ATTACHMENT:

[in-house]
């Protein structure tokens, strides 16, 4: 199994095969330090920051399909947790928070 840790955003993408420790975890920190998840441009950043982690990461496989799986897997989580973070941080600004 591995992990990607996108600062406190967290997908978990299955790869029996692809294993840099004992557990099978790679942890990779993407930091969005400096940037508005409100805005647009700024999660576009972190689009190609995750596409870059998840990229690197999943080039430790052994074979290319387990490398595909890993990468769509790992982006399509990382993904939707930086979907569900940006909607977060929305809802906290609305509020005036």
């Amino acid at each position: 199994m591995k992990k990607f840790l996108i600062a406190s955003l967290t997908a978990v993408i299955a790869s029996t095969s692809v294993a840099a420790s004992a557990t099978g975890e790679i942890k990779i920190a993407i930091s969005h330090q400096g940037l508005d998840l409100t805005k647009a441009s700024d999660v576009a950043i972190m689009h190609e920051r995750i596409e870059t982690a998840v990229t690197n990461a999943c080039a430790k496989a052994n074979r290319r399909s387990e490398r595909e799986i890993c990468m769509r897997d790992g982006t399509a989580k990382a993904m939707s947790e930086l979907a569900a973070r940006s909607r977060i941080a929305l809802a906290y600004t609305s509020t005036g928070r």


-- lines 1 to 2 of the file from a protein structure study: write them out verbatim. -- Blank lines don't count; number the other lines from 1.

[in-house]
């Protein structure tokens, strides 16, 4: 199994095969330090920051399909947790928070 840790955003993408420790975890920190998840441009950043982690990461496989799986897997989580973070941080600004 591995992990990607996108600062406190967290997908978990299955790869029996692809294993840099004992557990099978790679942890990779993407930091969005400096940037508005409100805005647009700024999660576009972190689009190609995750596409870059998840990229690197999943080039430790052994074979290319387990490398595909890993990468769509790992982006399509990382993904939707930086979907569900940006909607977060929305809802906290609305509020005036």